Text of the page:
Found at a kerbside clean-up, this lovely little cupboard makes a wonderful storage unit for small gardening tools, gloves, and potting equipment.
Also used as a convenient table near the back door on which to place a cup of tea or a snack, this unit has become a favourite addition to our verandah.
This old metal sculpture (which belongs to our daughter) is an interesting addition to the brick wall. Showing its age with rust spots, the cross -which is decorated with ivy leaves – is quite unique. The whimsical insect with its long legs and bug eyes, was added for a touch of fun.
In 2012, when we moved into our new house, the rear garden was accessed by this rather dark patio area. Only suitable for storage – and several steps down from the floor level of our house – we decided a transformation was necessary.
After drawing up plans for a raised verandah with a polycarbonate roof – to let more light into some very dark rooms – we contacted a local builder who began the transformation.
The roof line was pared back and a new gutter was installed to match the existing gutters. Luckily, there was a nicely built block wall which the new deck could butt up against.
The deck height was able to be raised to just below the inside floor level, making it a pleasure to walk outside.
Posts were erected to support the pergola style roof and new hardwood (spotted gum) timber decking was installed.
The finished verandah makes an enjoyable extension to our home and has brought much needed light into the rooms at the rear of our house, as well as connecting us to the garden.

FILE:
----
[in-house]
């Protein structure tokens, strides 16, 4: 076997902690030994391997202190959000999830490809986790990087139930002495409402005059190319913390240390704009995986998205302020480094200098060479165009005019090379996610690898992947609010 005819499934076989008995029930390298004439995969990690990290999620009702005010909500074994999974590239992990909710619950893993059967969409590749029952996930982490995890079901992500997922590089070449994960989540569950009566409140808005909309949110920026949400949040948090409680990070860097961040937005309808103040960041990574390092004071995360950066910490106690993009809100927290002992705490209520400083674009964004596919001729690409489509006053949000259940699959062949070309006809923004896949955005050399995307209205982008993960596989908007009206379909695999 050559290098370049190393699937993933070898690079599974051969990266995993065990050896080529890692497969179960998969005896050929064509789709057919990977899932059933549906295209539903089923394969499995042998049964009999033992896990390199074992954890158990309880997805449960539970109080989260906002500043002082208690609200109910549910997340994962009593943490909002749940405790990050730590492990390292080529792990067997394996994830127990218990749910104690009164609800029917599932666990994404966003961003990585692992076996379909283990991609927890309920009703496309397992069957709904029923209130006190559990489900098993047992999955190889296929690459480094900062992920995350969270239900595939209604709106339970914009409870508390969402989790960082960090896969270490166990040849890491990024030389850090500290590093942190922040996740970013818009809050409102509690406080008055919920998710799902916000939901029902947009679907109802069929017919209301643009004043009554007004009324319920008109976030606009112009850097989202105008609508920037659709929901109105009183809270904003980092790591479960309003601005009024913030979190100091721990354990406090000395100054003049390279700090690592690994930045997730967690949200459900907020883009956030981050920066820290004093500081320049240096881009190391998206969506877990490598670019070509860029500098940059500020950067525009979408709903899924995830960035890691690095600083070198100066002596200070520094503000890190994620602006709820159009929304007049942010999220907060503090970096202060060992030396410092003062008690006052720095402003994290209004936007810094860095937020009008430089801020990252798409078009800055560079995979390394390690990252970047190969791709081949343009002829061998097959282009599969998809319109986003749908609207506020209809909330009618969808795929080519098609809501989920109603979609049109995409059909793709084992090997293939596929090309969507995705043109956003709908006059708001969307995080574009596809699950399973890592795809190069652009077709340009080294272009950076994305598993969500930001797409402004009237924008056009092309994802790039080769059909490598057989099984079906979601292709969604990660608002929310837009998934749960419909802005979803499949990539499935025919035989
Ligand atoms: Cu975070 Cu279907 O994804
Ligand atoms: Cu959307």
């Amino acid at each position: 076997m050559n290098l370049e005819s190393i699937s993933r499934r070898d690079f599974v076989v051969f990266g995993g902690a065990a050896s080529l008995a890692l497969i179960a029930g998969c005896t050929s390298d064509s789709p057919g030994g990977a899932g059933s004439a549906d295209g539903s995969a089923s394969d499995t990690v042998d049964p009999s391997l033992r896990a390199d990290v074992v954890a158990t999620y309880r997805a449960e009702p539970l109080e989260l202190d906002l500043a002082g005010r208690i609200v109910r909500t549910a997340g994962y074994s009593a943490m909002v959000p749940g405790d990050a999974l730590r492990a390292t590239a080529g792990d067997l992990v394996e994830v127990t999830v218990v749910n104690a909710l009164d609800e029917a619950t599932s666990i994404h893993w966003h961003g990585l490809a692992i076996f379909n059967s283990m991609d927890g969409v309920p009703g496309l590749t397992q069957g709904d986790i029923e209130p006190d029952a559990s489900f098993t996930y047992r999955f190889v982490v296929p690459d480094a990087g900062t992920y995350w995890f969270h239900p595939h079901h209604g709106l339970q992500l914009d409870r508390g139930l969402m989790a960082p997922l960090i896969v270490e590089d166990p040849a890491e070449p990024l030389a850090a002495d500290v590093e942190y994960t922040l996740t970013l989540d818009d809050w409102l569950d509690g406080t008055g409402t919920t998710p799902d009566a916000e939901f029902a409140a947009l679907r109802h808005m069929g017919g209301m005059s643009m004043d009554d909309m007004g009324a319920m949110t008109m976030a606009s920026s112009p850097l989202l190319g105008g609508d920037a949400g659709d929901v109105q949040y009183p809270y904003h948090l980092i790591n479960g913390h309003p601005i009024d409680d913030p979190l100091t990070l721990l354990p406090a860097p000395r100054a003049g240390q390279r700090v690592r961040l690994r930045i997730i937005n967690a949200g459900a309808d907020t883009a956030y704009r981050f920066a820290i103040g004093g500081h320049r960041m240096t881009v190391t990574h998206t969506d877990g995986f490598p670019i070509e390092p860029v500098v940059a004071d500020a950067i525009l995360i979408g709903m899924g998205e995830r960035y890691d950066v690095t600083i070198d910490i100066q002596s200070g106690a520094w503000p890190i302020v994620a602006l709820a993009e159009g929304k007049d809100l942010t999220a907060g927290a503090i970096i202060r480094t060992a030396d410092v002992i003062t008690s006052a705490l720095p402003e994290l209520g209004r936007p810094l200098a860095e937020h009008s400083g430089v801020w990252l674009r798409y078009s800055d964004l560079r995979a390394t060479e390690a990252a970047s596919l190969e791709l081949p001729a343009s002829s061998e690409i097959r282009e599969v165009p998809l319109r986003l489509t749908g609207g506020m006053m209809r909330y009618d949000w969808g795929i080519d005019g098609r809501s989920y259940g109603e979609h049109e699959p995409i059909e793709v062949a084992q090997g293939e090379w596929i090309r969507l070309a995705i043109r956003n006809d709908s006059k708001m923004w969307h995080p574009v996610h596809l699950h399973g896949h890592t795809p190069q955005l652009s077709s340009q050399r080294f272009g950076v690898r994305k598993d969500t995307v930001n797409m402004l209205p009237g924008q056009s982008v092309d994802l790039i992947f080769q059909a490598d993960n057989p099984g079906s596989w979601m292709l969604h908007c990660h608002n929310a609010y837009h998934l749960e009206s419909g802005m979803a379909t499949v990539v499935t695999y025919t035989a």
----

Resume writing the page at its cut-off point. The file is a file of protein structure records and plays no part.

Bee hotels can encourage native bees to your garden. Ours is made from untreated hardwood, interesting pieces of bark, some gum nuts and a few Banksia seed pods. Suspended in a sheltered position (under the roof of our verandah), we have noticed many small visitors buzzing in and out of the varying sized holes which have been drilled in the hardwood.
Native bee habitat is beneficial for pollination in your garden, and you can help by encouraging bees. There is often a shortage of suitable nesting places and building materials, so native bees will readily take up “artificial” housing if you provide it.
Some new inhabitants are checking out the bee hotel in our garden.
Above left: Trying to find the best accommodation
Above right: Safely inside
(Click on the images – view image – for a close up.)
Verandahs are a nice place to relax, have a coffee and survey the garden. Here a large glazed pottery urn and a small copper bowl – together with potted coleus and a low table displaying succulents – make an inviting setting.